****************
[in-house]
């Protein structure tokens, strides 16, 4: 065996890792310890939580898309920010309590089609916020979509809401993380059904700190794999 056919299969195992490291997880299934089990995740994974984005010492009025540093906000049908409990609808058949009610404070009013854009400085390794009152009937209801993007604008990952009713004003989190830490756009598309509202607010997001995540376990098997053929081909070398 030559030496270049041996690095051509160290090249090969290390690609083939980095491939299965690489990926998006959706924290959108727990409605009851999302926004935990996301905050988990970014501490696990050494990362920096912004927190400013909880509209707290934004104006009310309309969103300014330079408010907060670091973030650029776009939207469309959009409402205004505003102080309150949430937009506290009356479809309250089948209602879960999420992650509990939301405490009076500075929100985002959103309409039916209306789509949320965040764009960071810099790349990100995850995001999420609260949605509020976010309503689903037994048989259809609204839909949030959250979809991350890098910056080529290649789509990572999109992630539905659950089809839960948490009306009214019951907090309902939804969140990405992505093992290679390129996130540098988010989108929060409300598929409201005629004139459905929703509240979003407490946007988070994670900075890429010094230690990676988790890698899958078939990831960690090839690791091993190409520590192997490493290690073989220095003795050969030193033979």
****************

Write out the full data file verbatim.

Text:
[in-house]
């Protein structure tokens, strides 16, 4: 065996890792310890939580898309920010309590089609916020979509809401993380059904700190794999 056919299969195992490291997880299934089990995740994974984005010492009025540093906000049908409990609808058949009610404070009013854009400085390794009152009937209801993007604008990952009713004003989190830490756009598309509202607010997001995540376990098997053929081909070398 030559030496270049041996690095051509160290090249090969290390690609083939980095491939299965690489990926998006959706924290959108727990409605009851999302926004935990996301905050988990970014501490696990050494990362920096912004927190400013909880509209707290934004104006009310309309969103300014330079408010907060670091973030650029776009939207469309959009409402205004505003102080309150949430937009506290009356479809309250089948209602879960999420992650509990939301405490009076500075929100985002959103309409039916209306789509949320965040764009960071810099790349990100995850995001999420609260949605509020976010309503689903037994048989259809609204839909949030959250979809991350890098910056080529290649789509990572999109992630539905659950089809839960948490009306009214019951907090309902939804969140990405992505093992290679390129996130540098988010989108929060409300598929409201005629004139459905929703509240979003407490946007988070994670900075890429010094230690990676988790890698899958078939990831960690090839690791091993190409520590192997490493290690073989220095003795050969030193033979």